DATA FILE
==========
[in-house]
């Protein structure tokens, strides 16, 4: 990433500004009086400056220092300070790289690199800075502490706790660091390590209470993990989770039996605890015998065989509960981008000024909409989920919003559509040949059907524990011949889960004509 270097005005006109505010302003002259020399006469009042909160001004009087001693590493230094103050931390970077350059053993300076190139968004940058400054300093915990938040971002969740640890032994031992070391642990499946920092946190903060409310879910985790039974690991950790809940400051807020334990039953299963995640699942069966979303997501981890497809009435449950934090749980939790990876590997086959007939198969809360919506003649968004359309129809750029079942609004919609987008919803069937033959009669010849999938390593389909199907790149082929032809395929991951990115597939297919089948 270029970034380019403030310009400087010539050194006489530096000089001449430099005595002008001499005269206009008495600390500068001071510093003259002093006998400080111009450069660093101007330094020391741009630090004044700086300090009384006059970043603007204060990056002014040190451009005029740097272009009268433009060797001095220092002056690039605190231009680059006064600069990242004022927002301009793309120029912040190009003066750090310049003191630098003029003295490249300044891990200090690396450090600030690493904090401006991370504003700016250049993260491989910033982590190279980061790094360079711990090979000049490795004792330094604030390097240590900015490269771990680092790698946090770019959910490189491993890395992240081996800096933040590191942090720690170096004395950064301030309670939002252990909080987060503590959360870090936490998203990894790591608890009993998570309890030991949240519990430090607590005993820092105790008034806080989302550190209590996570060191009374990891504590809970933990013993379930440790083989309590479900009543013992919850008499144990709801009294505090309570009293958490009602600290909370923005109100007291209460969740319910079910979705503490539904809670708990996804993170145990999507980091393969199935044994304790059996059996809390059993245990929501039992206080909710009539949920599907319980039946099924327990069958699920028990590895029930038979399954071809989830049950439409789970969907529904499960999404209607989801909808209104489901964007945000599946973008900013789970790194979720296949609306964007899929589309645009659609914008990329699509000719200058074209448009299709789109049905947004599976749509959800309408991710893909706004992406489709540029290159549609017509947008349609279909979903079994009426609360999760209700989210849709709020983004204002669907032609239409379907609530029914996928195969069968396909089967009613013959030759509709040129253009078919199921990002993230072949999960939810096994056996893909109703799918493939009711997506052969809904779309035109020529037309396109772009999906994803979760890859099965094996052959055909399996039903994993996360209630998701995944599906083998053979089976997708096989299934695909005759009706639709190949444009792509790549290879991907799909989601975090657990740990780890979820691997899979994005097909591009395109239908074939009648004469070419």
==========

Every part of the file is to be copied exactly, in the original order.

[in-house]
């Protein structure tokens, strides 16, 4: 990433500004009086400056220092300070790289690199800075502490706790660091390590209470993990989770039996605890015998065989509960981008000024909409989920919003559509040949059907524990011949889960004509 270097005005006109505010302003002259020399006469009042909160001004009087001693590493230094103050931390970077350059053993300076190139968004940058400054300093915990938040971002969740640890032994031992070391642990499946920092946190903060409310879910985790039974690991950790809940400051807020334990039953299963995640699942069966979303997501981890497809009435449950934090749980939790990876590997086959007939198969809360919506003649968004359309129809750029079942609004919609987008919803069937033959009669010849999938390593389909199907790149082929032809395929991951990115597939297919089948 270029970034380019403030310009400087010539050194006489530096000089001449430099005595002008001499005269206009008495600390500068001071510093003259002093006998400080111009450069660093101007330094020391741009630090004044700086300090009384006059970043603007204060990056002014040190451009005029740097272009009268433009060797001095220092002056690039605190231009680059006064600069990242004022927002301009793309120029912040190009003066750090310049003191630098003029003295490249300044891990200090690396450090600030690493904090401006991370504003700016250049993260491989910033982590190279980061790094360079711990090979000049490795004792330094604030390097240590900015490269771990680092790698946090770019959910490189491993890395992240081996800096933040590191942090720690170096004395950064301030309670939002252990909080987060503590959360870090936490998203990894790591608890009993998570309890030991949240519990430090607590005993820092105790008034806080989302550190209590996570060191009374990891504590809970933990013993379930440790083989309590479900009543013992919850008499144990709801009294505090309570009293958490009602600290909370923005109100007291209460969740319910079910979705503490539904809670708990996804993170145990999507980091393969199935044994304790059996059996809390059993245990929501039992206080909710009539949920599907319980039946099924327990069958699920028990590895029930038979399954071809989830049950439409789970969907529904499960999404209607989801909808209104489901964007945000599946973008900013789970790194979720296949609306964007899929589309645009659609914008990329699509000719200058074209448009299709789109049905947004599976749509959800309408991710893909706004992406489709540029290159549609017509947008349609279909979903079994009426609360999760209700989210849709709020983004204002669907032609239409379907609530029914996928195969069968396909089967009613013959030759509709040129253009078919199921990002993230072949999960939810096994056996893909109703799918493939009711997506052969809904779309035109020529037309396109772009999906994803979760890859099965094996052959055909399996039903994993996360209630998701995944599906083998053979089976997708096989299934695909005759009706639709190949444009792509790549290879991907799909989601975090657990740990780890979820691997899979994005097909591009395109239908074939009648004469070419």